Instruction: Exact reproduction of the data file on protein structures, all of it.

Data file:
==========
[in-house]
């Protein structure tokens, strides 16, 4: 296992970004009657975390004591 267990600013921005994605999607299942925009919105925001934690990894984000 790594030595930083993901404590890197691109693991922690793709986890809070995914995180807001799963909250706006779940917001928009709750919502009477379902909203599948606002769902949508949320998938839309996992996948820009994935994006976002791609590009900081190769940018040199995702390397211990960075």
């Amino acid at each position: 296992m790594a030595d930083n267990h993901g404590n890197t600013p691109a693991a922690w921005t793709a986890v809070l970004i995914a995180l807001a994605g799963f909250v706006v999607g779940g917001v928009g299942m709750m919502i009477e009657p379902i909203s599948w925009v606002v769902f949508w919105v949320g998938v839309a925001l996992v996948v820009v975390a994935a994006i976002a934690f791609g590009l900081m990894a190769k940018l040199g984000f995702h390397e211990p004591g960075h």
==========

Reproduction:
[in-house]
């Protein structure tokens, strides 16, 4: 296992970004009657975390004591 267990600013921005994605999607299942925009919105925001934690990894984000 790594030595930083993901404590890197691109693991922690793709986890809070995914995180807001799963909250706006779940917001928009709750919502009477379902909203599948606002769902949508949320998938839309996992996948820009994935994006976002791609590009900081190769940018040199995702390397211990960075």
């Amino acid at each position: 296992m790594a030595d930083n267990h993901g404590n890197t600013p691109a693991a922690w921005t793709a986890v809070l970004i995914a995180l807001a994605g799963f909250v706006v999607g779940g917001v928009g299942m709750m919502i009477e009657p379902i909203s599948w925009v606002v769902f949508w919105v949320g998938v839309a925001l996992v996948v820009v975390a994935a994006i976002a934690f791609g590009l900081m990894a190769k940018l040199g984000f995702h390397e211990p004591g960075h």